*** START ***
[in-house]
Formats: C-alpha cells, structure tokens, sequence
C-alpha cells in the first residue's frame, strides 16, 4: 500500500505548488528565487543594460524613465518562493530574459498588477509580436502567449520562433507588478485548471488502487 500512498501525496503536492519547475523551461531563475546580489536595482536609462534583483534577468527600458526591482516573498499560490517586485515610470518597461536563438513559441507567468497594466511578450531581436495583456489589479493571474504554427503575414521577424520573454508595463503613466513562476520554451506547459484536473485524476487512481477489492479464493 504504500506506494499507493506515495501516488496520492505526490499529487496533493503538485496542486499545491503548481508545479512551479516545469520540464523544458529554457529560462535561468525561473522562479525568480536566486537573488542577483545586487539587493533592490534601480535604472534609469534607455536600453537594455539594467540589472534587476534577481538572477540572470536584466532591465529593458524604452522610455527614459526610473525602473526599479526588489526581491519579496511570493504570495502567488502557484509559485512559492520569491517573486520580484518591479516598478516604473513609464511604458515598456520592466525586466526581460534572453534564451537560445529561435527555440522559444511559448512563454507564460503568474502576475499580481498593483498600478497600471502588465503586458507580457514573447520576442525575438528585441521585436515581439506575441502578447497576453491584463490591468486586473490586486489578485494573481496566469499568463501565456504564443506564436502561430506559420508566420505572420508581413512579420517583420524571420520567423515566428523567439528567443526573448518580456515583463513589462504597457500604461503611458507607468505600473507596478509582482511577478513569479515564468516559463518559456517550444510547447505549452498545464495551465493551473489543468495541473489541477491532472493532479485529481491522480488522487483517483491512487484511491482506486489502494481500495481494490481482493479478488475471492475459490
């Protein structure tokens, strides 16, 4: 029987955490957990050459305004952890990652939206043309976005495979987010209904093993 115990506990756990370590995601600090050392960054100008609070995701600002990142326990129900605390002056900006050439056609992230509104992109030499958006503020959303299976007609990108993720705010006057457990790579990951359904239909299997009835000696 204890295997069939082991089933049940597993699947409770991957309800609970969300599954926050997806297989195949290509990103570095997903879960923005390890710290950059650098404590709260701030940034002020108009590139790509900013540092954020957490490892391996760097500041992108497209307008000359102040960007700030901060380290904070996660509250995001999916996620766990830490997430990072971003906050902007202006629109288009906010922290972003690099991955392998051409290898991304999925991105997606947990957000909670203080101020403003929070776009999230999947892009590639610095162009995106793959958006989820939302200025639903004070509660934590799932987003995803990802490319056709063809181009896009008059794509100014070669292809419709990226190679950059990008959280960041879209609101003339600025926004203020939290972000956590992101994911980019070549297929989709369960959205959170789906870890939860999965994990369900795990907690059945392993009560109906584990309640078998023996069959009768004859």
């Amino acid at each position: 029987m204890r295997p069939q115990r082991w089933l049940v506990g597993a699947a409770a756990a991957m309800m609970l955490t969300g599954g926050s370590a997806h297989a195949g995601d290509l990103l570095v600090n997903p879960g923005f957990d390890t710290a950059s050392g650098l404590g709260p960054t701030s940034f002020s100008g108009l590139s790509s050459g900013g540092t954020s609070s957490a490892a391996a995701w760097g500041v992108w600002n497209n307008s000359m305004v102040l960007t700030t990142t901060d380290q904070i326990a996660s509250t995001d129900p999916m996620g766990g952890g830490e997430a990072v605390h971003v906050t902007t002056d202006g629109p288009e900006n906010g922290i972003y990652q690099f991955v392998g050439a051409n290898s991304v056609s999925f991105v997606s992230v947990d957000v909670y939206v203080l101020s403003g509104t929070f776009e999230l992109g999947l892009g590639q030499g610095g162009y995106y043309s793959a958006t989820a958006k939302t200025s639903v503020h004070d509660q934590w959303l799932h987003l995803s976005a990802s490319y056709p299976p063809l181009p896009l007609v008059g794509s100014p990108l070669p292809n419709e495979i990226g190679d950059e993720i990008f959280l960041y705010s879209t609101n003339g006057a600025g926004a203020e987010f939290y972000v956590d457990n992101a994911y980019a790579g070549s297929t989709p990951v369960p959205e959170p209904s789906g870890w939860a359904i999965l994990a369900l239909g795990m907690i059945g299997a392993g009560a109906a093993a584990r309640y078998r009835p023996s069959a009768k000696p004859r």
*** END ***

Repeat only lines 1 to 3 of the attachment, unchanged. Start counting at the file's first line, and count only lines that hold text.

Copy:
[in-house]
Formats: C-alpha cells, structure tokens, sequence
C-alpha cells in the first residue's frame, strides 16, 4: 500500500505548488528565487543594460524613465518562493530574459498588477509580436502567449520562433507588478485548471488502487 500512498501525496503536492519547475523551461531563475546580489536595482536609462534583483534577468527600458526591482516573498499560490517586485515610470518597461536563438513559441507567468497594466511578450531581436495583456489589479493571474504554427503575414521577424520573454508595463503613466513562476520554451506547459484536473485524476487512481477489492479464493 504504500506506494499507493506515495501516488496520492505526490499529487496533493503538485496542486499545491503548481508545479512551479516545469520540464523544458529554457529560462535561468525561473522562479525568480536566486537573488542577483545586487539587493533592490534601480535604472534609469534607455536600453537594455539594467540589472534587476534577481538572477540572470536584466532591465529593458524604452522610455527614459526610473525602473526599479526588489526581491519579496511570493504570495502567488502557484509559485512559492520569491517573486520580484518591479516598478516604473513609464511604458515598456520592466525586466526581460534572453534564451537560445529561435527555440522559444511559448512563454507564460503568474502576475499580481498593483498600478497600471502588465503586458507580457514573447520576442525575438528585441521585436515581439506575441502578447497576453491584463490591468486586473490586486489578485494573481496566469499568463501565456504564443506564436502561430506559420508566420505572420508581413512579420517583420524571420520567423515566428523567439528567443526573448518580456515583463513589462504597457500604461503611458507607468505600473507596478509582482511577478513569479515564468516559463518559456517550444510547447505549452498545464495551465493551473489543468495541473489541477491532472493532479485529481491522480488522487483517483491512487484511491482506486489502494481500495481494490481482493479478488475471492475459490